If my rock circles develop into live art outcomes you may see some more of me at Punctum in a year or so.

Thanks very much to Jude for her structure and mentoring, Adrian for his ever-helpfulness and serenity, and Ellen who was a surrogate mum to me, nurturing me with some truly delicious dinners this week.

Thank you for reading,

Klara

24 Jul 2015

Punctum week of experiments

Jude wants to know: Does durational process lead to making, or does making lead to durational outcome?

I’ve been thinking about: Repetition, duration and creating meaning; and how human’s contextualise themselves within their environment.

Daily report: Thursday 23rd July, 2015

My experiment for the day: Recontextualising the object (duration>making)

Relocating my rocks yesterday I was thinking a bit about how changing the context of an object can give it different significance. My aim in changing my location and activity was to better understand the rapport I was starting to have with these rocks, and how others would perceive my actions.

This week I’ve been reading a small stack of old National Geographic mags I got form the op-shop in town. Two articles have fascinated me in particular: The first is about Palaeolithic humans and features some really beautiful art they made, the other is about the Byzantine Empire. Apparently when Emperor Constantine Christianised the Roman Empire his mum popped over to Jerusalem on a pilgrimage, and handily found the real cross, the crown of thorns, and the lance along with the tomb of Christ. These relics and others that get discovered are constantly being removed, cleaned, sometimes decorated, and recontextualised in special spaces where they can receive the reverence they deserve. If they had been left where they were, undiscovered, they would have continued to languish in the guise of some bits of old wood, a circle of weeds and a hole in the ground.

The tribes people of Palaeolithic days were prolific drawers, painters, sculptors and dancers (they left footprints) most of the images they made were of themselves and animals. One work in particular was The Lioness Altar: a drawing of a lioness on a large stone in a little nook of the larger cave. The image had been repeatedly struck with sharp instruments and the archaeologists proposed that this was done during ceremonies. In my mind this is really similar to the detritus or documentation left over after a performance work: replacing the archaeologist with the viewer and the caveman with the artist…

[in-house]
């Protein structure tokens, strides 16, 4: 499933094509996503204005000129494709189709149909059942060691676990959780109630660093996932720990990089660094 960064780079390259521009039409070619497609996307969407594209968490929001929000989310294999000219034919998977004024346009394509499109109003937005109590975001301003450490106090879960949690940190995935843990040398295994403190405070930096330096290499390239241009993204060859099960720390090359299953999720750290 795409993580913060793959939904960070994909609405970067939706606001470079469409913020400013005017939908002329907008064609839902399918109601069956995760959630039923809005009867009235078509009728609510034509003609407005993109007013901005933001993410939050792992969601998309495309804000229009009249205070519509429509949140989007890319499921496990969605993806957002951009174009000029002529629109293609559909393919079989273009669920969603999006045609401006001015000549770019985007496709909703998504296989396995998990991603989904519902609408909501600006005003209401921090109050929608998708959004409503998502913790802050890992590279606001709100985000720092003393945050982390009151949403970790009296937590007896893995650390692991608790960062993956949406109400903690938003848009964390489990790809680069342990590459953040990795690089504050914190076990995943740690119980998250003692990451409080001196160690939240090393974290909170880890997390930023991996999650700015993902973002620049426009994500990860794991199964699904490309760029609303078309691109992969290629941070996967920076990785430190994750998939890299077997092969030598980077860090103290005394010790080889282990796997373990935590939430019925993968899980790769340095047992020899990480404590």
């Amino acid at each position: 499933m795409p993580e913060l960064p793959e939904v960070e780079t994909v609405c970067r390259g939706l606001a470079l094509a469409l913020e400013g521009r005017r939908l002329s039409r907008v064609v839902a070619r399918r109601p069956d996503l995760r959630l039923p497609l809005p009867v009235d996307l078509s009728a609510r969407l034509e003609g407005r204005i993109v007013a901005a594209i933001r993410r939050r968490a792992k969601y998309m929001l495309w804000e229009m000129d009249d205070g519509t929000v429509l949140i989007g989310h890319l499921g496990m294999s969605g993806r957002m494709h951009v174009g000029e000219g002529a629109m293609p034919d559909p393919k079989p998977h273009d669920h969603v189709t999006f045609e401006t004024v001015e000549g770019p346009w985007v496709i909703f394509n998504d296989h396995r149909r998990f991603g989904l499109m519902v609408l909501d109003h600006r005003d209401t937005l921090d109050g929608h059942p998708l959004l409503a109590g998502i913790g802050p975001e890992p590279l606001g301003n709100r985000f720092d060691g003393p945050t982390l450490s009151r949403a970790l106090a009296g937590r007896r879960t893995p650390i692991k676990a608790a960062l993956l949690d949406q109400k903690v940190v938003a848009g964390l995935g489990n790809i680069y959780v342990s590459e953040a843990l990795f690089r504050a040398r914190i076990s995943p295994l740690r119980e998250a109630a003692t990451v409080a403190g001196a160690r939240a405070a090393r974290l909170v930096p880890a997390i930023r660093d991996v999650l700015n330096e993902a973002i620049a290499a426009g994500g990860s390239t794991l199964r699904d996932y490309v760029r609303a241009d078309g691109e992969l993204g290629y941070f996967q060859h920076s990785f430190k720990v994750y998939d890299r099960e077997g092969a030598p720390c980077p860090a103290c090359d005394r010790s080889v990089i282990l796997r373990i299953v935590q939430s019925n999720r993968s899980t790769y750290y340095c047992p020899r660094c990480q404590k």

Today I set up the camera, my large pile of rocks, scrubbing brush, soap, towel and bucket of water ready for the new action. I scrubbed with the intention of finishing. After almost three hours I threw in the metaphoric towel and squeezed out my real towel. I hadn’t even done half of the rocks, my hands and feet were cold, my body hurt and I really needed to go to the loo. Finally a durational exercise that beat me.

What did I learn? That perhaps I do need durational exercise as part of my practice, but that doesn’t mean the audience has to be there with me. The mind numbing boredom of that action and the others I have done over this week helps me think and connect with the materials and context, it deepens my understanding of the work in a way only time and sweat can.

Thanks for reading,

Klara

23 Jul 2015

Punctum week of experiments.

Jude wants to know: Does durational process lead to making, or does making lead to durational outcome?

I’ve been thinking about: Repetition, duration and creating meaning; and how human’s contextualise themselves within their environment.

Daily report: Wednesday 22st July, 2015

My experiment for the day: Something from nothing cont. (duration>duration)

Last night I decided to continue with the stone circle this morning, and then once it was done destroy it as quickly and effectively as possible.

I built again for another hour and a half until the circle seemed complete. While I built I though about it’s destruction and where I would go from there. It needed to change that was certain, but flinging the rocks into the bush or kicking them away didn’t quite fit with my mission for meaning.

At completion I still had some patients and endurance left, and I had already ruled out destruction. After documenting the circle I stood back to look at it and thought of how I really preferred the idea of the documentation as the work rather than the stone circle, or the action in the bush. Further to this I wondered if a sculpture could exist in time instead of space. So I made an hour-long hand-held video of the circle. I decided hand held was important as the work was an exploration of duration for the artist, meaning my body is one of the central aspects of the work, so hand-held was the only logical option.

I had some ideas on what to do with my rocks, they needed a new context, and Adrian from Punctum kindly gave us all a lift to the White Space, but more on that tomorrow.

The lessons today were:
One: Adrian is very patient and helpful (I already knew this).
Two: Although process has been a big focus for me this week today I realised that the outcome(s) needed to be considered just as carefully. These outcomes would be different to those initially imagined as, through the process of making the work, I have come to understand it a bit better. I now know that the experience I have creating the work could not be understood by an audience in the way I had first imagined, and so I need to consider what the work looks like from the outside.